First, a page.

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🧠 How to find a Co-Founder

4 easy steps to build your team

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Hey IdeaHub Crew! 🎉

This one is for all the solo founders out there. Wave your single hands in the air if you just don’t care!! Today you should learn all you need to know about finding a co-founder.

Thank you to Motion for sponsoring this weeks edition. It’s a super tool that allows you to manage your creative campaigns in one place.

If your startup is running paid ads or thinking about it, you should subscribe to their newsletter and check them out 👍🏻

This week…

  • Why 2+ founder teams are more likely to succeed

  • How to build relationships with smart people

  • Advice on co-founder equity splits

Let’s get into it👇

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The Breakdown

4 Ways to Find a Co-Founder

It’s tough being single. You wake up alone. You code alone. You find customers alone. Everyday you get to work, alone.

  • When you have a problem, who do you ask?

  • When you have a question, who do you talk to?

  • When you have a bad day, who do you vent to?

I guess having a partner in life is very similar to having a business partner (co-founder). And.. Investors feel the same way.

Carta, the equity management platform used by Calendly, Trustpilot did a study across 18,000 of their startups.

They found that 26% of startups have a solo founder (see below).

The good news for any of your B2C SaaS or Enterprise SaaS builders is that 34% of founders in that space are solo. Which means it’s actually possible to build something great alone.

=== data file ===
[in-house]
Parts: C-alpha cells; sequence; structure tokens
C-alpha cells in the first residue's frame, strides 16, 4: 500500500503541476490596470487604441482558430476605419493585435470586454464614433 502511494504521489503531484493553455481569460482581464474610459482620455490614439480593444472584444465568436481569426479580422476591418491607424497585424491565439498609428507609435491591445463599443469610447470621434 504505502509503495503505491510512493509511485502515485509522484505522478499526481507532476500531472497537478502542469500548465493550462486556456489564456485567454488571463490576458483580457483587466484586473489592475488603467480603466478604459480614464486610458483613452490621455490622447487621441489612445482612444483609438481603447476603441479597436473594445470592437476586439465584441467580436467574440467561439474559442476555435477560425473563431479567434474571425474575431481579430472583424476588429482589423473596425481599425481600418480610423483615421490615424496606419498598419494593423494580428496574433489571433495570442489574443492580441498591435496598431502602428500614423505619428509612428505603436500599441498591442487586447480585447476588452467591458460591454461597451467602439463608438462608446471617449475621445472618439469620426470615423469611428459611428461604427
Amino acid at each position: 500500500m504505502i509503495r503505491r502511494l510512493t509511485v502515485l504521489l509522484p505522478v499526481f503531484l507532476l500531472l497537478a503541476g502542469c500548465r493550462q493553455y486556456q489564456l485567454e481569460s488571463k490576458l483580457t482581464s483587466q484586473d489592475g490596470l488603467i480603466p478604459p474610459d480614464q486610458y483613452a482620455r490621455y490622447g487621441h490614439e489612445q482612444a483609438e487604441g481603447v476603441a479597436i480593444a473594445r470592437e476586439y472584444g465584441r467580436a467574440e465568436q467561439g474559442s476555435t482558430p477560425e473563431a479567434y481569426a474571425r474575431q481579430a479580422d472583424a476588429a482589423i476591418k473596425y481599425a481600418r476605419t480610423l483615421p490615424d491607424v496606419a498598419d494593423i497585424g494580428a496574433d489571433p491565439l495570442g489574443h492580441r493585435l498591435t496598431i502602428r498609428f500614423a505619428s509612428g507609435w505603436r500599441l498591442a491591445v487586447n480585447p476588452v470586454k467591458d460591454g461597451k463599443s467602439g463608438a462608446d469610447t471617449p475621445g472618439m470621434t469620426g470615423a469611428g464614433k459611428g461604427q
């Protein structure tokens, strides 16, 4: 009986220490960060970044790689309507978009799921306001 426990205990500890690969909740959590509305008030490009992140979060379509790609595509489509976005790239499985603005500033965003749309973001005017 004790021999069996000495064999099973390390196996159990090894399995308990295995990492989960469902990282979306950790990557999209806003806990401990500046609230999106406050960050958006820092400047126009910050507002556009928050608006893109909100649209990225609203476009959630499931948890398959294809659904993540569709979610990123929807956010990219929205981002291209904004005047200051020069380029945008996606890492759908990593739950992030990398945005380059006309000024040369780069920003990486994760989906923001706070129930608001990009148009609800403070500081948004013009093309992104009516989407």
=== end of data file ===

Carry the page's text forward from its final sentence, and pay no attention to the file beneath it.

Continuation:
But do you have to make it difficult for yourself?

Finding a co-founder could take a huge weight off your shoulder.

So today, I want to give you four actionable steps to finding your co-founder.

Step #1: Build relationships with smart people

Choosing the right co-founder is akin to finding a long-term partner. It involves shared vision, values, complementary skills, personality compatibility, and trustworthiness.

In my job as a startup mentor, I see solo founders making a couple mistakes.

  • Looking for an easy win by posting a job looking for a “Co-Founder”

  • Sending a message into a slack channel “Looking for a Co-Founder, hit me up!”

Now, these channels may work. Honestly they probably have led to some great teams. But in general a good rule of thumb is to take it as a relationship building exercise.

How? Surround yourself with smart people

Step #2: Spotting the fakers

Start from a place of trust, in most cases.

If you get burned by someone take it as a small tax to pay for your future success.

So vetting potential is super important. Go beyond first impressions because crazy charisma or confidence can be a downside too.

Remember Elizabeth Holmes, Sam Bankman-Fried and Martin Shkreli?

Note to self: if they have made a Forbes 30 under 30 list, be cautious lol

Here are some actions you can take to avoid that happening:

  • Trial Projects

  • Meet for coffee

  • Reference Checks

  • Test decision making abilities by asking behavioural questions